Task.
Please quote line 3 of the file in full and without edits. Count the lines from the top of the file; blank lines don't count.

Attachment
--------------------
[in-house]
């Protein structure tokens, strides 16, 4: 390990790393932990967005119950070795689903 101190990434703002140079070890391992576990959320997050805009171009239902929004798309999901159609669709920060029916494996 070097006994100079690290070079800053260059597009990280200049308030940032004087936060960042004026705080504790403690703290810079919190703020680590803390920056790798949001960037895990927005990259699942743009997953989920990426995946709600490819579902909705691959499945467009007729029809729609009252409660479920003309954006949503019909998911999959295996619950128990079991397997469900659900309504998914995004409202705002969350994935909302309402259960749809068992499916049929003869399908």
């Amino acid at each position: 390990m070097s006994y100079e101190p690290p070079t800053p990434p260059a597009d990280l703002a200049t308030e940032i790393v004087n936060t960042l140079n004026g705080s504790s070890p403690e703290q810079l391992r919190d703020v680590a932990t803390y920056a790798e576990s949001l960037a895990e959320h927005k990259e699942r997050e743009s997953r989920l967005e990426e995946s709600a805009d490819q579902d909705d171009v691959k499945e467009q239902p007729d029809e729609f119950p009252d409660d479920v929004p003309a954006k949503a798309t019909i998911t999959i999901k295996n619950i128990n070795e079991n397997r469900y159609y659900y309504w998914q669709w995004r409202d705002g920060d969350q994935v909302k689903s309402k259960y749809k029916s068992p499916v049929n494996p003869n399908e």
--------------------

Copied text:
């Amino acid at each position: 390990m070097s006994y100079e101190p690290p070079t800053p990434p260059a597009d990280l703002a200049t308030e940032i790393v004087n936060t960042l140079n004026g705080s504790s070890p403690e703290q810079l391992r919190d703020v680590a932990t803390y920056a790798e576990s949001l960037a895990e959320h927005k990259e699942r997050e743009s997953r989920l967005e990426e995946s709600a805009d490819q579902d909705d171009v691959k499945e467009q239902p007729d029809e729609f119950p009252d409660d479920v929004p003309a954006k949503a798309t019909i998911t999959i999901k295996n619950i128990n070795e079991n397997r469900y159609y659900y309504w998914q669709w995004r409202d705002g920060d969350q994935v909302k689903s309402k259960y749809k029916s068992p499916v049929n494996p003869n399908e």